So far, we've added one new spin-1 gauge boson (a particle like the photon of light), producing a new force between neutrinos. The first question that springs to mind, is how strong is this force. We can guess this by assuming it unifies with the other forces at the usual grand unified theory energy of about 10^16 GeV, and then having it screened
by the pairs of neutrinos in the Quantum Vacuum. It turns out that is
makes the force between neutrinos about 1/60, a sixtieth of the strength of the electromagnetic force.
Since a W- particle has transformed to a electron with zero axial charge and a neutrino with +1 axial charge. It follows that the W- weak boson must have +1 axial charge. Seemly the W+ must haveHow about the quarks, well if a left handed down quark can turn into a up quark and a W- particle. Then the up quark must have a axial charge that is +1 units, greater than the down, quark, we
negative axial charge. Because the axial charge reverses with reversing the spin. We can for the first time offer an explanation as to why the weak force is always left handed. The conservation of the axial charges between neutrino, requires it to be so. There could also be a right handed version, but it would have different charges, and interact between different particles (the right handed neutrinos)
and so have a very different mass (needs to be over about 3TeV to fit with experiments).
don't yet know the charge on the down quark, but we can work it out, by require something called the anomaly diagrams cancel. For the minute lets assume the charge on the (left handed) up charge is +1/2, and it -1/2 for the down quark. The weak force is favour universal (the same for each generation), so the axial charges have to be the same for each generation of quarks and leptons.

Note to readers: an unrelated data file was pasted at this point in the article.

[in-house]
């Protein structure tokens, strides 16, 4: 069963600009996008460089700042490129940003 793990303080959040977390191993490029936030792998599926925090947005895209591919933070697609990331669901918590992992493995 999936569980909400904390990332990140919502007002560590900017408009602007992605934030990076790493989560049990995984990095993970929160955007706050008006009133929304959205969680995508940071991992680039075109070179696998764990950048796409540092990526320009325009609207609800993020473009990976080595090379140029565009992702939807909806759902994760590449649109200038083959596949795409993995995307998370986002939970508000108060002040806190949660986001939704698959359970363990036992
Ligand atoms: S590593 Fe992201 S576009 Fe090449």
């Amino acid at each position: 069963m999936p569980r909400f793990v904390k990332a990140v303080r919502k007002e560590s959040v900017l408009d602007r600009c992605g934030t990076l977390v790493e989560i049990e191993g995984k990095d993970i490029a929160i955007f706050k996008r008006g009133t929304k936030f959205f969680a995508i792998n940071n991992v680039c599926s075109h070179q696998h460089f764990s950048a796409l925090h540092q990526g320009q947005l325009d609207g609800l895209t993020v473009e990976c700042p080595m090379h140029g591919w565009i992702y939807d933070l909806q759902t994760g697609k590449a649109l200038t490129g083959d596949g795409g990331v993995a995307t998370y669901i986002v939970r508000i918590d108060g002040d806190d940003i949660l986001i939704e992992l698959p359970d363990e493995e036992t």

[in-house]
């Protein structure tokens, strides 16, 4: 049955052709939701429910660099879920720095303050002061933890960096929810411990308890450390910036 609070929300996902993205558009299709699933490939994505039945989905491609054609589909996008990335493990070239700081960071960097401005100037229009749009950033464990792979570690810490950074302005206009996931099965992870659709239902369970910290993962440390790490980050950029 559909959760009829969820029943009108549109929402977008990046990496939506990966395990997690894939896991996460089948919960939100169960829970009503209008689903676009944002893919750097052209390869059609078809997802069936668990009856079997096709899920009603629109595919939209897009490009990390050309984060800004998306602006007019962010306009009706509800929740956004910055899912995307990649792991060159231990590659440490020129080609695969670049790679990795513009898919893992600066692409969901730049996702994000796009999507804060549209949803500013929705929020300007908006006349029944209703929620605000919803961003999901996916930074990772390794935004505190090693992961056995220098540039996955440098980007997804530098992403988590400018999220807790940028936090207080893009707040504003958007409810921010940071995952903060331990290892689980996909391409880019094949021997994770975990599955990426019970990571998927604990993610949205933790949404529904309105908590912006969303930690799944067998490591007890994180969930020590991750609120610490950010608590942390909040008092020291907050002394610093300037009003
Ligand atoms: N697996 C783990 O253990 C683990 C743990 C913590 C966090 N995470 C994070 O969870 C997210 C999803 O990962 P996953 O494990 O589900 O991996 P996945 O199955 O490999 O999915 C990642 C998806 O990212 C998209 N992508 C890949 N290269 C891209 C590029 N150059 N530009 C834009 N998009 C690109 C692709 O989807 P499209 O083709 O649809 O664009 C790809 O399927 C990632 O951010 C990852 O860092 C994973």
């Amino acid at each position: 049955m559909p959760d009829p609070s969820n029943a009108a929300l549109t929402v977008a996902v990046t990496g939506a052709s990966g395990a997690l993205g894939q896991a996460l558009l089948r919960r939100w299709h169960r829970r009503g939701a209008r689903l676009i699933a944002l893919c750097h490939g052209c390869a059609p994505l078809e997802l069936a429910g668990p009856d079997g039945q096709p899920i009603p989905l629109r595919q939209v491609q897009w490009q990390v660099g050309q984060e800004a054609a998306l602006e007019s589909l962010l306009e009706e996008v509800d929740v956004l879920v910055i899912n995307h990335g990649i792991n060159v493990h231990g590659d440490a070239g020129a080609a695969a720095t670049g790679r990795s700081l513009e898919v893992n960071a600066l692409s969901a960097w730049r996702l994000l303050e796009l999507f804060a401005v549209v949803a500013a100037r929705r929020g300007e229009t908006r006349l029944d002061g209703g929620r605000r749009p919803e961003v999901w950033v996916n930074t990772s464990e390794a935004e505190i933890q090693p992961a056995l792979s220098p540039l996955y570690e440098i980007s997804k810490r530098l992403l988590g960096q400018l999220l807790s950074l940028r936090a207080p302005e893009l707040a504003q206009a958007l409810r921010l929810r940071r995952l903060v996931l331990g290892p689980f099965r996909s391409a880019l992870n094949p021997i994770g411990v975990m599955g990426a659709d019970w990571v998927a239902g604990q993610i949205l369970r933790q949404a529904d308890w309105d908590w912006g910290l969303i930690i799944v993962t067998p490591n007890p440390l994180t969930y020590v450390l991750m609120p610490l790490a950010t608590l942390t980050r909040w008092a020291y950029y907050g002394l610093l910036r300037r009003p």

Now it turns out there is a problem, as far as out experiments have shown, protons and neutrons have no trouble flipping there spins, e.g. under a magnetic field. But the axial charge is supposed to reverse when the spin reverses. We can get around this only if we introduce a second set of up and down quarks per generation, with opposite axial charge. I call these tera-quarks after Sheldon Glashow paper which also added right hand acting quarks, (he added tera-leptons too, but i don't). One can either make these tera-quarks, monstrously massive, so out of reach of experiments, or they might just explain the sigma (555) meson, which has the opposite parity to normal and isn't well explained in the standard quark model.
Anyway, if the quarks also carry axial charge in non integer amounts, if axial charges, and conserved, (like any locally gauge invariant charge must be). Then it turn out that the proton has to be absolutely stable. They just aren't any particles less massive than the proton with non integer axial charges it can decay into. This saves a lot of grand unified theories which are beginning to flounder because experimentalists haven't found any examples of protons decaying in nature.